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Career and Education Opportunities for Special Education Teachers in Florida

Florida has a population of 18,537,969, which has grown by 15.99% in the last 10 years. Nicknamed the "Sunshine State," its capital is Tallahassee, though its most populous city is Jacksonville.

There are currently 5,250 working special education teachers in Florida; this should grow by 25% to 6,540 working special education teachers in the state by 2016. This is better than the nation as a whole, where employment opportunities for special education teachers are expected to grow by about 18.1%. In general, special education teachers teach middle school subjects to educationally and physically handicapped students.

The average wage in the general category of Special Education jobs is $24 per hour or $50,077 per year in Florida, and an average of $22 per hour or $49,620 per year nationwide. Special education teachers earn more than people working in the category of Special Education generally in Florida and more than people in the Special Education category nationally. Jobs in this field include: ve teacher , learning center instructor, and bd special education teacher .

In 2008, there were a total of 10,424,100 jobs in Florida. The average annual income was $39,064 in 2008, up from $39,036 in 2007. The unemployment rate in Florida was 10.5% in 2009, which has grown by 4.2% since the previous year. About 22.3% of Florida residents have college degrees, which is lower than the national average.

The top industries in Florida include employment services, professional employer organizations, and water transportation. Notable tourist destinations include the Nature's Botanica Boutique, the Crosby J Ellis Jr LBR, and the Museum of Science and History.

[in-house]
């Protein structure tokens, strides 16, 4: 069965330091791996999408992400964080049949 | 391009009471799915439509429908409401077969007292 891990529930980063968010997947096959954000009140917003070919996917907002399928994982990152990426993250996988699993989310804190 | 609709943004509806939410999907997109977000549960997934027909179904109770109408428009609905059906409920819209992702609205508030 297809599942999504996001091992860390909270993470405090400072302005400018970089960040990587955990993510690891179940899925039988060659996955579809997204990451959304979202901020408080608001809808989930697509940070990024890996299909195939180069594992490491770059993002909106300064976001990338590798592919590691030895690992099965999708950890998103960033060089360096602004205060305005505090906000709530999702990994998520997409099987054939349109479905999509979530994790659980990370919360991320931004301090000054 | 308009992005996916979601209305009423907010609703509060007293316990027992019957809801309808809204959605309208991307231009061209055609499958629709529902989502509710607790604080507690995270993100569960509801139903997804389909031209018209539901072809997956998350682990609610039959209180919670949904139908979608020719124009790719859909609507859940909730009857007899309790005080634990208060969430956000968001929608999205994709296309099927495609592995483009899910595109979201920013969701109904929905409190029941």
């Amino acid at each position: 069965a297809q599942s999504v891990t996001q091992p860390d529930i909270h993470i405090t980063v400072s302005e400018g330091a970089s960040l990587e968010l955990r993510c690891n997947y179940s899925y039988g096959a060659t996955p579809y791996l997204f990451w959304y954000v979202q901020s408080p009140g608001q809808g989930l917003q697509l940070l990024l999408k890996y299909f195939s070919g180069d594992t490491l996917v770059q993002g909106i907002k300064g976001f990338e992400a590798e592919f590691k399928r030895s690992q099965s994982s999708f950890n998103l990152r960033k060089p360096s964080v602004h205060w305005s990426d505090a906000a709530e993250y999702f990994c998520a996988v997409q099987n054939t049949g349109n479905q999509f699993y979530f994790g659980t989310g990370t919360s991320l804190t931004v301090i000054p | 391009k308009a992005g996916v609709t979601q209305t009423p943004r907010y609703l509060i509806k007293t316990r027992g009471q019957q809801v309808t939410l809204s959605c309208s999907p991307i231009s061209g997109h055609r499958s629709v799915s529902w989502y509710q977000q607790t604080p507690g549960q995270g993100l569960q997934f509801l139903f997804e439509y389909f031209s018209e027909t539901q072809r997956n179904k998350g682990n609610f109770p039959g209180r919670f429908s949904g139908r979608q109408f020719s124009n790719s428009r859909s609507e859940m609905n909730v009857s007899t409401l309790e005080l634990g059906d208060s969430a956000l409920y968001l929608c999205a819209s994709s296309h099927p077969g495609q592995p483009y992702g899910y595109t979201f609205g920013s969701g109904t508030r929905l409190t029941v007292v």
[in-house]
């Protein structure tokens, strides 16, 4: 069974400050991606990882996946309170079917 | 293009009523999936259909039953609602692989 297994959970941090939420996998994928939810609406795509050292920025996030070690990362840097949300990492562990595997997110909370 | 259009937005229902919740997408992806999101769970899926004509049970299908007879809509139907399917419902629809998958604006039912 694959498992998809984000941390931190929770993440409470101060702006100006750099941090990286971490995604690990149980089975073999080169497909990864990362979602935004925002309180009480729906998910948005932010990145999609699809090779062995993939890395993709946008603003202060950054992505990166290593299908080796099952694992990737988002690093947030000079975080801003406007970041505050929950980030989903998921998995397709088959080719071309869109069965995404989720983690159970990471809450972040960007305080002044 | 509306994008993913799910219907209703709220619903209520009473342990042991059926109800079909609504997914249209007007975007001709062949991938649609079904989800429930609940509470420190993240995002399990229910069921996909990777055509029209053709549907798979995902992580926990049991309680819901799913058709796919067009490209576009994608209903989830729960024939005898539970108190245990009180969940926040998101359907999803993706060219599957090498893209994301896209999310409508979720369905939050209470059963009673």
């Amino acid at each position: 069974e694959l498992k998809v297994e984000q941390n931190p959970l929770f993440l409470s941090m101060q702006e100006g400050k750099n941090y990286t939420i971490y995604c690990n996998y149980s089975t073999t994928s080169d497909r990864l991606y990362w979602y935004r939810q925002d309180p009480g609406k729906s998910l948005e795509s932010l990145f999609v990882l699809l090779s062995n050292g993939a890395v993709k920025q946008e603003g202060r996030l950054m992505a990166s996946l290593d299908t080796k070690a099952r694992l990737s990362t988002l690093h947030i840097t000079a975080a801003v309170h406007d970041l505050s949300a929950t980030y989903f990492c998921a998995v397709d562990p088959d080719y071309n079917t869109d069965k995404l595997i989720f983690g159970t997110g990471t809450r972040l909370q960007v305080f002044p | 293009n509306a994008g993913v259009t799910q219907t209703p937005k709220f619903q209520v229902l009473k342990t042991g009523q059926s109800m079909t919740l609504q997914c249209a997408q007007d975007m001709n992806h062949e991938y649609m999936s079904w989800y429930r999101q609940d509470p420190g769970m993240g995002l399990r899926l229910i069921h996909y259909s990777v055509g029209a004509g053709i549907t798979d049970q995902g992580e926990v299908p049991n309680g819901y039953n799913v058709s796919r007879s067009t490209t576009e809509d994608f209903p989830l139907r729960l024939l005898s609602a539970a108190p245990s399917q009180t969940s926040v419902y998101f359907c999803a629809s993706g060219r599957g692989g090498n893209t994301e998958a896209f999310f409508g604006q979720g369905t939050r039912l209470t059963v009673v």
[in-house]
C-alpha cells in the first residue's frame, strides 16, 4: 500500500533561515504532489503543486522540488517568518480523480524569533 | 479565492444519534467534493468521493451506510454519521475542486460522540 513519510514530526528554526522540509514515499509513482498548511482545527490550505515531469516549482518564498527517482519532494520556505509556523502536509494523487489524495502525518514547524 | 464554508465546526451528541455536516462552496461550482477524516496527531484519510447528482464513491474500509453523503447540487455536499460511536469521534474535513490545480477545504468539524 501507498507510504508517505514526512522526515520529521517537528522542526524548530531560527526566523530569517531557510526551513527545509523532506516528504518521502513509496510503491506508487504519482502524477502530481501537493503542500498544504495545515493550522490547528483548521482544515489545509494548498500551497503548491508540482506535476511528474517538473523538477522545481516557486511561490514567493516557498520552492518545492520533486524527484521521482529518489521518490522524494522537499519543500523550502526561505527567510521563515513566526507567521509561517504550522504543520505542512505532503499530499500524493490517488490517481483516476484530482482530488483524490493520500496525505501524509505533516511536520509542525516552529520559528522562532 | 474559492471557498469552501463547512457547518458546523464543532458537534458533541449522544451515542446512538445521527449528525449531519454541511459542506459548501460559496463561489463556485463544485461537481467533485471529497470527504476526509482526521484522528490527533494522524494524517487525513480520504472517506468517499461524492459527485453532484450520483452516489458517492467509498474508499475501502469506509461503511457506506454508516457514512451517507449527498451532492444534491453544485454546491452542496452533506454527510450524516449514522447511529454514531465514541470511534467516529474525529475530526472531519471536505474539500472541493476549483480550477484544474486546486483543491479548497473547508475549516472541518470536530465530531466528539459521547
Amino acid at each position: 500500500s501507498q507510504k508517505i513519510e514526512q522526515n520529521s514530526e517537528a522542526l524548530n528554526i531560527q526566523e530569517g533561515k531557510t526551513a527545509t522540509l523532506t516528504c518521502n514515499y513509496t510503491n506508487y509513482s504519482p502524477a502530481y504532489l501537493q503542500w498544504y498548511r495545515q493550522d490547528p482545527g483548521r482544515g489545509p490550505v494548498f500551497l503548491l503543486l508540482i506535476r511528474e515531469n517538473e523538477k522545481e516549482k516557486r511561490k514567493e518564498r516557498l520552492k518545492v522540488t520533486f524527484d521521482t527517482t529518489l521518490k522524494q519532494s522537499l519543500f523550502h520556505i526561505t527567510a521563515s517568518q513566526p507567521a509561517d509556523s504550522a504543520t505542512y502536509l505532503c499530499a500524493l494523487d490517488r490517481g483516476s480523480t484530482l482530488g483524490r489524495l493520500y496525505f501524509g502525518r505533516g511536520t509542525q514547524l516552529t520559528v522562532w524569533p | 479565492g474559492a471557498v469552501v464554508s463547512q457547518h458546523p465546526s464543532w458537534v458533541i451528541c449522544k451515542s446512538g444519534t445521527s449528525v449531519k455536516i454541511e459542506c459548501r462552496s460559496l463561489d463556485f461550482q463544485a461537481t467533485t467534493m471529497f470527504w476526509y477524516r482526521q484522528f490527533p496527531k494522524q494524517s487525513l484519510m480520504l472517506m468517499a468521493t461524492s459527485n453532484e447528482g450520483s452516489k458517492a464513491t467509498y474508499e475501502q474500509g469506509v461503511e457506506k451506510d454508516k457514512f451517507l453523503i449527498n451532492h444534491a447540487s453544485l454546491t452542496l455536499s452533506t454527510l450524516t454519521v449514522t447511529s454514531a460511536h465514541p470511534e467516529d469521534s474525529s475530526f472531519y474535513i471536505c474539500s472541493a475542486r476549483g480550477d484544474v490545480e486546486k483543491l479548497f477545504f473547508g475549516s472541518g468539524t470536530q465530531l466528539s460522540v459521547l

CITIES WITH Special Education Teacher OPPORTUNITIES IN Florida


JOB DESCRIPTION: Special Education Teacher

In general, special education teachers teach middle school subjects to educationally and physically handicapped students. They also includes teachers who specialize and work with audibly and visually handicapped students and those who teach basic academic and life processes skills to the mentally impaired.

Every day, special education teachers are expected to be able to articulate ideas and problems. They need to listen to and understand others in meetings.

Similar jobs with educational opportunities in Florida include:

  • Adult Education Teacher. Teach or instruct out-of-school youths and adults in remedial education classes, preparatory classes for the General Educational Development test, literacy, or English as a Second Language. Teaching may or may not take place in a traditional educational institution.
  • High School Special Education Teacher. Teach secondary school subjects to educationally and physically handicapped students. Includes teachers who specialize and work with audibly and visually handicapped students and those who teach basic academic and life processes skills to the mentally impaired.
  • Kindergarten Teacher. Teach elemental natural and social science, personal hygiene, and literature to children from 4 to 6 years old. Promote physical, mental, and social development. May be required to hold State certification.
  • Special Needs Teacher. Teach elementary and preschool school subjects to educationally and physically handicapped students. Includes teachers who specialize and work with audibly and visually handicapped students and those who teach basic academic and life processes skills to the mentally impaired.

LOCATION INFORMATION: Florida

Florida
Florida photo by Mwanner

Florida has a population of 18,537,969, which has grown by 15.99% over the past 10 years. Nicknamed the "Sunshine State," its capital is Tallahassee, though its biggest city is Jacksonville. In 2008, there were a total of 10,424,100 jobs in Florida. The average annual income was $39,064 in 2008, up from $39,036 the previous year. The unemployment rate in Florida was 10.5% in 2009, which has grown by 4.2% since the previous year. About 22.3% of Florida residents have college degrees, which is lower than the national average.

The top industries in Florida include employment services, professional employer organizations, and water transportation. Notable tourist destinations include the Fish Mania, the Mike S Aquatics, and the Cummer Museum of Art & Gardens.